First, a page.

Fostering an Inclusive Workplace Culture

June 12 • Business


Every year, June becomes the month when a lot of organisations change their logo to be rainbow-coloured, fly the flag literally for LGBTQ+ employees and talk about the importance of inclusivity all over their social media. You get the sense that for some this is authentically who they are as a business, but for others, it seems more like ‘rainbow washing’, or being seen to do the right thing.

The corporate landscape continues to evolve at a fast pace, and fostering a genuinely inclusive culture within the workplace is crucial. It needs to be high up on the agenda every month of the year, not just June for Pride Month or October for Black History Month, for example.

An inclusive culture values, respects and includes diverse perspectives, backgrounds, and experiences in the conversation – allowing organisations to tap into the potential of their collective workforce.

Inclusion should be more than just a buzzword or set of targets to hit. Here we’re share some of the reasons why we think this can help your business (and then some tips on how actually to do it):

It will enhance employee engagement and retention.

Inclusive cultures promote a sense of belonging and psychological safety, enabling employees to bring their authentic selves to work. When individuals feel accepted and valued, they are more likely to be engaged, motivated, and committed to their work. A collaborative atmosphere encouraging open communication and teamwork can increase job satisfaction and employee retention.

It will help enable new ideas and creativity.

Inclusive cultures breed innovation by fostering a fertile ground for new ideas and perspectives. When employees feel comfortable sharing their thoughts, challenging the status quo, and expressing dissent, it stimulates a culture of innovation and creativity. Having different people around the table to bring together various experiences, skills, and knowledge will enable the cross-pollination of ideas that can lead to business breakthroughs.

It will transform problem-solving and decision-making.

An inclusive culture promotes a more robust decision-making process by minimizing unconscious biases and groupthink. When individuals from diverse backgrounds collaborate, they bring unique insights and perspectives to problem-solving discussions. This diversity of thought challenges the status quo, mitigates any missed opportunities and facilitates a critical analysis of complex issues.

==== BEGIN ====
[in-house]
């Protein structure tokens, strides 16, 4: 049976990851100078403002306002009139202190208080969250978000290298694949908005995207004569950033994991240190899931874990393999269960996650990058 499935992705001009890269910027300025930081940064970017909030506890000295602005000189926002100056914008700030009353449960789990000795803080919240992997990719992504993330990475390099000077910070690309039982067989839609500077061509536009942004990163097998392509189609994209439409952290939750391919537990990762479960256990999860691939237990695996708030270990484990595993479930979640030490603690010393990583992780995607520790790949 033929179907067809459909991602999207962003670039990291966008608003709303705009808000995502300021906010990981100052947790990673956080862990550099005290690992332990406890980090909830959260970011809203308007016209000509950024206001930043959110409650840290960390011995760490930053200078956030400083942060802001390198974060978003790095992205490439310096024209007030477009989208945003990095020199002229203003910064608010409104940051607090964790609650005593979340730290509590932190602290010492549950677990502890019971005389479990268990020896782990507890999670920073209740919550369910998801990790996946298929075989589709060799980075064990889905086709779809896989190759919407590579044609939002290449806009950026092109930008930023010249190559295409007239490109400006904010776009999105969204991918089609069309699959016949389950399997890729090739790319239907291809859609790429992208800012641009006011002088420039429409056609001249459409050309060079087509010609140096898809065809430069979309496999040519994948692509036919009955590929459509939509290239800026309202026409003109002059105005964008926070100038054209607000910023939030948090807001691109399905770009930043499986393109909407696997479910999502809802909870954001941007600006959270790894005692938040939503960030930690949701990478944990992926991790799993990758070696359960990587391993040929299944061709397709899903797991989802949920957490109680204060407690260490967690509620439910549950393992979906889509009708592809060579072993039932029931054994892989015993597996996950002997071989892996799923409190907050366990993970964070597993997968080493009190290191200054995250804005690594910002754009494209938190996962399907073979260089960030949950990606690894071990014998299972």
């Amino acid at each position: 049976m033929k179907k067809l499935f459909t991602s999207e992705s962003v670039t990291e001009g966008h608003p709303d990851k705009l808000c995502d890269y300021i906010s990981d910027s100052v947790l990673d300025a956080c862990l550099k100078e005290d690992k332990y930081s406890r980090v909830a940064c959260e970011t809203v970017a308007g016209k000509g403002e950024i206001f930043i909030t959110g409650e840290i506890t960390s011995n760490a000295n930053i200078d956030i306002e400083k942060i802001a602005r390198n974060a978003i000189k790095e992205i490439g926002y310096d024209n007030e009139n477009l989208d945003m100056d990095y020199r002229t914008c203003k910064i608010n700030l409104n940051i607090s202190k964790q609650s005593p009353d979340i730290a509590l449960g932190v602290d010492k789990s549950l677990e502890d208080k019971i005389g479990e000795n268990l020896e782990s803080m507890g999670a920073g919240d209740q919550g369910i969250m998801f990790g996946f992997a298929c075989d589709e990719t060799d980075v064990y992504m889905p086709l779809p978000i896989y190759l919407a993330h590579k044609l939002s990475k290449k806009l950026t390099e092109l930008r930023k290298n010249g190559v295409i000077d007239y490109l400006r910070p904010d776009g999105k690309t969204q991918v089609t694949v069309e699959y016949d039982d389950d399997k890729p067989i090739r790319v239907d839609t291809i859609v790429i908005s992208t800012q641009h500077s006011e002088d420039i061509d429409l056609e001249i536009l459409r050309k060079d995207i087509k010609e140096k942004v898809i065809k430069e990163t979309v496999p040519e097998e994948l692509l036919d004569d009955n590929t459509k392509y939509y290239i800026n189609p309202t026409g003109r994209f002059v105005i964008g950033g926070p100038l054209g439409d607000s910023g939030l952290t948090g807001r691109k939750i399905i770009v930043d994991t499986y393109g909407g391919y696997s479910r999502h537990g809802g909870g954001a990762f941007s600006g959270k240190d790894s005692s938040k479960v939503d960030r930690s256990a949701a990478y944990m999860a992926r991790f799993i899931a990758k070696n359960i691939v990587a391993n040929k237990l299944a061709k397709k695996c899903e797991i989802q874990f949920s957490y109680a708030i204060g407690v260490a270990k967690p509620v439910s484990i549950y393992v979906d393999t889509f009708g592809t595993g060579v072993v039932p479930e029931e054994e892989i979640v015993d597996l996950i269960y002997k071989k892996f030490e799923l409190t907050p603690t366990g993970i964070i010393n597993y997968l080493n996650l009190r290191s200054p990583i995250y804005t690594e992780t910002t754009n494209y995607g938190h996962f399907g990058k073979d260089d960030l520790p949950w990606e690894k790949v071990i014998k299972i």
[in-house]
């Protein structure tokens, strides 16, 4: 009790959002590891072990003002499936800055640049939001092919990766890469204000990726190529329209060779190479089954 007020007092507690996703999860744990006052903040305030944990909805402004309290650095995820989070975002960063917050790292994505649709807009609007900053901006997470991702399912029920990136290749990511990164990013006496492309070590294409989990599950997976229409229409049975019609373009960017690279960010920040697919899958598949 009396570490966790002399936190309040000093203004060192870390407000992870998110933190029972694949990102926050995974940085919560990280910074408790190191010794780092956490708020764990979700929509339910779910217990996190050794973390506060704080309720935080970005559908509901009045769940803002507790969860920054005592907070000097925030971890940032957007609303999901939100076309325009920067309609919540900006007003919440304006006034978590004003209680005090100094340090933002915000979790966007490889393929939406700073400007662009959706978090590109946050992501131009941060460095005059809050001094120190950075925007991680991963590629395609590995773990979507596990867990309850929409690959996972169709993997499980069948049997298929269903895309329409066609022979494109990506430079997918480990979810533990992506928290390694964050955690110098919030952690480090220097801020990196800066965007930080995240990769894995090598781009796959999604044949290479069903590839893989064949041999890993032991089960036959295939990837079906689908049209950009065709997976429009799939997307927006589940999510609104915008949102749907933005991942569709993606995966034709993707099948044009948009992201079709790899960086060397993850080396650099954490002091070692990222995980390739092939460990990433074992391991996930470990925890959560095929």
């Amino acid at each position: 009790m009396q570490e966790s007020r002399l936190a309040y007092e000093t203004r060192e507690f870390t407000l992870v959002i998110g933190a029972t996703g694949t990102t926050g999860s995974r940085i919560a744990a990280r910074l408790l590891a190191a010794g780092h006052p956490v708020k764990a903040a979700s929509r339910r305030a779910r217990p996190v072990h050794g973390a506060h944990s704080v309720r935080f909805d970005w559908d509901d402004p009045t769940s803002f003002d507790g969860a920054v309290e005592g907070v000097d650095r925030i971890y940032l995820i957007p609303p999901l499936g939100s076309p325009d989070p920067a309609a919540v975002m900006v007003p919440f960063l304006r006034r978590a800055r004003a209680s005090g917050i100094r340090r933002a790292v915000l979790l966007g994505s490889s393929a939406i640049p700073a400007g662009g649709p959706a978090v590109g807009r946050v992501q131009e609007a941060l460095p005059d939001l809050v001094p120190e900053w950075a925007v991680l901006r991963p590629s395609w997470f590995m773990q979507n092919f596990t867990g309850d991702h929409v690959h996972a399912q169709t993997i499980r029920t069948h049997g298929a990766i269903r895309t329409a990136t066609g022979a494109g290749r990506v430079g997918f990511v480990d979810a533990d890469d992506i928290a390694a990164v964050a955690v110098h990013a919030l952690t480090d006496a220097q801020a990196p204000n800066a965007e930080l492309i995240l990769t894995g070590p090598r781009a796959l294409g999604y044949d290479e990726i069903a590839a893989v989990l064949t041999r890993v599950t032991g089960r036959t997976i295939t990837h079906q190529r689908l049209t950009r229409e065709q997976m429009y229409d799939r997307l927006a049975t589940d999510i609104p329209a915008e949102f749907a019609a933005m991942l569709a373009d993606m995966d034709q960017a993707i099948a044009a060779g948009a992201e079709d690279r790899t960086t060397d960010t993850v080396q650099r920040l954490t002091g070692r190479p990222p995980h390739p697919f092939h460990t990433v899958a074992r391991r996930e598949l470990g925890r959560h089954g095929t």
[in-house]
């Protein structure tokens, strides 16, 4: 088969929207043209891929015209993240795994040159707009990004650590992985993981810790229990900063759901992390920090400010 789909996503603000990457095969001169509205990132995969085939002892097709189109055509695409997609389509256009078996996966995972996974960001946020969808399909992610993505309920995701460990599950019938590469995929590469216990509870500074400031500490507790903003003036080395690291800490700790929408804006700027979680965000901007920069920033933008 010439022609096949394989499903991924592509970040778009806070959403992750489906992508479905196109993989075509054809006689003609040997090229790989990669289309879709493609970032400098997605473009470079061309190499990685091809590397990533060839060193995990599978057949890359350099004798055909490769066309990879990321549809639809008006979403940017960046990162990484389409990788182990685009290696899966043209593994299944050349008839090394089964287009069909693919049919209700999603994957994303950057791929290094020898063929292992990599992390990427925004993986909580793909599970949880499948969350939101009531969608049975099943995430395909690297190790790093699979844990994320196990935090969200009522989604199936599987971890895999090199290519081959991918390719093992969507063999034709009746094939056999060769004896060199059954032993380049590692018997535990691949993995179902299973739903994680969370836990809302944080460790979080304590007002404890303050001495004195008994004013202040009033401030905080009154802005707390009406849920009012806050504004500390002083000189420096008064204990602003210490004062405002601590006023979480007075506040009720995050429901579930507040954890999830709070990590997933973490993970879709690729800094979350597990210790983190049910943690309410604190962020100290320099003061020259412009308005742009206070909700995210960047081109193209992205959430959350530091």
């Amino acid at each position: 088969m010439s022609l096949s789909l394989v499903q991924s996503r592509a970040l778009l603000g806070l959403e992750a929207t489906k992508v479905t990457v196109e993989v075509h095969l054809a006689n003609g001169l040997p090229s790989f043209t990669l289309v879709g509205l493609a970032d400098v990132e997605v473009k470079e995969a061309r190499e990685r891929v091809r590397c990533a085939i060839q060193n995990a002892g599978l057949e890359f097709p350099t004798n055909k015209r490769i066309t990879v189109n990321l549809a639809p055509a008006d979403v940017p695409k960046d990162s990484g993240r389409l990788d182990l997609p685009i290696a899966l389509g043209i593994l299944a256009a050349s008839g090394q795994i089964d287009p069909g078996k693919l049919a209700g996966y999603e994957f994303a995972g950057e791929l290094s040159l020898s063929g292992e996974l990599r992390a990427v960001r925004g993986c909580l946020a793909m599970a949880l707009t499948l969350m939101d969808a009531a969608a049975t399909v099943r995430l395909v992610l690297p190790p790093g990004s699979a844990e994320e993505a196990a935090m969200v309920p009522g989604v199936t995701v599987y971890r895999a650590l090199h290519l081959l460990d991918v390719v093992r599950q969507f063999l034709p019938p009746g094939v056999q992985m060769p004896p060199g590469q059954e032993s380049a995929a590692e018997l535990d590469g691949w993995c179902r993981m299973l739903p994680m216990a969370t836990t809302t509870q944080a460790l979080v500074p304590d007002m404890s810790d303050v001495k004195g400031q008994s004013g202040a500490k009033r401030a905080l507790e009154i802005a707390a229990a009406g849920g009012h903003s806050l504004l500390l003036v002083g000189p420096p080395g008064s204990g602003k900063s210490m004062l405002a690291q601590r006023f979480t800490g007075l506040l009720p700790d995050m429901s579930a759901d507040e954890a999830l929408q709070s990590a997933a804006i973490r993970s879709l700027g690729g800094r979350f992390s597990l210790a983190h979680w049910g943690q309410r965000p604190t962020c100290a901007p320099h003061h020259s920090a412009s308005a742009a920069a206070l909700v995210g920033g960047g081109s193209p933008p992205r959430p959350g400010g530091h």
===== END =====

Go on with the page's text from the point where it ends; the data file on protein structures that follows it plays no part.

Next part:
So what steps can you take to improve inclusivity in your organisation?

  1. Understand and identify what good looks like for you and accept that it might be different from other businesses. You need to know what success looks like for your organisation to be able to measure how well you’re doing. Get the right people around the table, to begin with, and go from there.

  2. Be honest and upfront with your employees and team if you need to do the work as an organisation. Accept that this isn’t going to be ‘one and done,’ piece of work, but a constantly evolving thing that will grow and develop as the people around you do.

  3. Develop and invest in your people managers. They are the ones that have a direct relationship with your employees, yet they can often get forgotten about. They need to be the ones equipped with the skills to promote real change.

  4. Get senior leaders involved that really care. It can be obvious when a leader is asked to get involved with an initiative, they aren’t fully supportive of. The people you pick must be behind it 100%, or it will fall flat on its face.

  5. Ask for help if you need it. You don’t know what you don’t know, and often in business, it can feel hard to ask for help and that you should know it all already. But there are lots of organisations out there that can help.

Organisations embracing and celebrating diversity and working to improve inclusion are more likely to attract and retain top talent, build strong customer relationships, and outperform their competitors. By cultivating an inclusive culture, businesses have the power to pave the way for a brighter, more equitable future while reaping the rewards of a more vibrant and successful workplace.

Fostering an inclusive and diverse culture must be more than lip service, though, especially for Gen Z, that are coming through the ranks into the corporate space (yes, we can’t quite believe it either)

According to a Deloitte report, Generation Z will soon surpass Millennials as the most populous generation on earth, with more than one-third of the world’s population counting themselves as Gen Zers.

They go on to say that “Diversity is the watchword for Gen Z: Diversity matters to them through many dimensions, not just isolated to race and gender but also related to identity and orientation.”

We know that if anything is to change, it must be simple, meaningful, and embedded in everyday life. At The Hustle House we aim to inspire and enable organisations to bring about sustained, positive change through their people in this way. Find out more about our services here.

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